Q: Will U-M discontinue the programs that encourage and support diversity within its student community, like Multi-Ethnic Student Affairs (MESA), Comprehensive Studies Program (CSP), Women in Science and Engineering (WISE), Undergraduate Research Opportunities (UROP), etc.?
A: No. These programs are needed more now than ever before. These programs have been reviewed since the passage of Proposal 2, and they do comply with the law.
Q: Has U-M discontinued programs that reach out to specific minorities or genders, such as those that encourage girls to study science or engineering?
A: We have reviewed these outreach and pipeline programs and believe they are on firm legal ground.
Q: Has U-M continued outreach programs directed to women and underrepresented minority high school students?
A: U-M is committed to continue outreach programs, because we must be able to extend the opportunity for a college education to all students, and because we believe our targeted outreach programs remain lawful. The success of the state of Michigan depends on these types of outreach efforts. Partnerships with high schools are an important pipeline for drawing great students to Michigan, and those programs will go on.
Q: Will U-M student clubs and other organizations that focus on race, gender, or nationality, like the Society of Women Engineers or the Black Student Union, still exist under the provisions of Proposal 2?
A: The University supports a wide range of student organizations, and those will be able to continue. All recognized U-M student groups are prohibited from discriminating on the basis of race, ethnicity, gender, or national origin (among other factors) in their membership criteria. Many of those student organizations have as their mission the support of a particular gender or racial or ethnic group, and that does not need to change, as long as the student organization membership is open to all who support that mission.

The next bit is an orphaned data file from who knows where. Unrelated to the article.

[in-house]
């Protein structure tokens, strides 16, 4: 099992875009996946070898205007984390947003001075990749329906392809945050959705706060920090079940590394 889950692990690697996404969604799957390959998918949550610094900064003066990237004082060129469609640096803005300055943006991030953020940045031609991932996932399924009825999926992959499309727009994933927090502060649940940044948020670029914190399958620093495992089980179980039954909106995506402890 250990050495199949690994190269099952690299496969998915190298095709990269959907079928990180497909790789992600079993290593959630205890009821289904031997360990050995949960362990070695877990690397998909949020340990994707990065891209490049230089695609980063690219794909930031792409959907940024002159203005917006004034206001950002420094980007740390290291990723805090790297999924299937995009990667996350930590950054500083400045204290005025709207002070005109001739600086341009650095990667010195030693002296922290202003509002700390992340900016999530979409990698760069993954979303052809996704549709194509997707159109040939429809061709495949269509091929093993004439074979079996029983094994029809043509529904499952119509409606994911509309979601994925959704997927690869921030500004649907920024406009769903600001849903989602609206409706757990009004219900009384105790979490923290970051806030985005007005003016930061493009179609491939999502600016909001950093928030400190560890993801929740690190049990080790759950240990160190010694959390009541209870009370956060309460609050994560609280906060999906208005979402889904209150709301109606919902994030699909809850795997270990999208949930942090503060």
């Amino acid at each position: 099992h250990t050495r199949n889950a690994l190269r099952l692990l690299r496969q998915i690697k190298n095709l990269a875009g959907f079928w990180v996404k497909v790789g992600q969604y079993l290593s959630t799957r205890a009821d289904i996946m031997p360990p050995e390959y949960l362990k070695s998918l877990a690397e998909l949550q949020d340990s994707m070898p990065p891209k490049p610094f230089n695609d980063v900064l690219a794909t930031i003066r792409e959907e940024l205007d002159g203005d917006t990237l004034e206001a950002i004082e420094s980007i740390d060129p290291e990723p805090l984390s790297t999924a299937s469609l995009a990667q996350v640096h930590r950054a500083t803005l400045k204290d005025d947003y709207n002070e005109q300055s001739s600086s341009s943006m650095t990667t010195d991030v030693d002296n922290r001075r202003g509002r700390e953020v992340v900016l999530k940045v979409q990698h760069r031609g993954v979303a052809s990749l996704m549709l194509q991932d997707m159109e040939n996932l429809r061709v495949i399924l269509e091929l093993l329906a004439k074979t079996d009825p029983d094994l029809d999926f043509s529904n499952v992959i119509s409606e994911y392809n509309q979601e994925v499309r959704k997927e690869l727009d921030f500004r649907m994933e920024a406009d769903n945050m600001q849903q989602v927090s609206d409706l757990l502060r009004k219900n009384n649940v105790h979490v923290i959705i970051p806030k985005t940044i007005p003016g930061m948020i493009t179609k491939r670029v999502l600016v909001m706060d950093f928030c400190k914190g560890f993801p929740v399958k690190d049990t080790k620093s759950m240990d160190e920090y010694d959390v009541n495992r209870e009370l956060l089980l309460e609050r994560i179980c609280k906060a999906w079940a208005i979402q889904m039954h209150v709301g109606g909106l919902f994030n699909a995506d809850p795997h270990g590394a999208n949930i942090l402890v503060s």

Q: Has U-M changed its employment practices to comply with Proposal 2?
A: Employment practices at U-M already complied with Proposal 2, and therefore, did not change. In addition, the University’s nondiscrimination policy remains in effect. The passage of Proposal 2 does not change U-M’s commitment to diversity, nor does it alter the University’s employment practices or the protections and requirements of various federal and state laws, including the Civil Rights Act of 1964, Title IX of the Education Amendments of 1972, the Americans with Disabilities Act, and Michigan’s Elliott-Larsen Civil Rights Act, which prohibits a wide array of discrimination extending far beyond race and gender. Federal law requires the University, as a federal contractor, to take affirmative steps in the employment process in order to adhere to the equal employment opportunity and affirmative action provisions of Executive Order 11246 regarding race, gender, color, religion, and national origin.
Q: Does the University continue to seek minority and women faculty members?
A: Yes. Recruiting and retaining a diverse faculty is critical to our academic excellence. This important work will continue. Contact the Office of Institutional Equity for information on current guidelines.
Q: What has happened with the resources that, before Proposal 2, were dedicated to underrepresented minorities and gender-related programming?
A: Building a diverse community is an essential part of the University’s mission, and this work continues. A decrease in resources dedicated to these efforts is not anticipated, though, of course, those resources will be used in a manner that complies with applicable law.
Q: Has there been a change in the climate on the U-M campus?
A: The entire University community is working together to make sure our climate is welcoming, and that the success of every individual is supported. Every student admitted to U-M is highly qualified, and has earned his or her place at the University through hard work and academic achievement. Our faculty and staff are among the best in their fields, and are the foundation of our academic excellence. The University’s Expect Respect and Campus Commitment initiatives are significant reminders of the importance we place on respect for every individual.
Q: Where can I go for more information?
A: The University website, Diversity Matters at Michigan, is devoted to information, resources, and research about diversity. Updates are posted there regularly. In addition, U-M faculty, staff and students may submit questions to the Office of Institutional Equity, which will route their queries to the appropriate areas for response.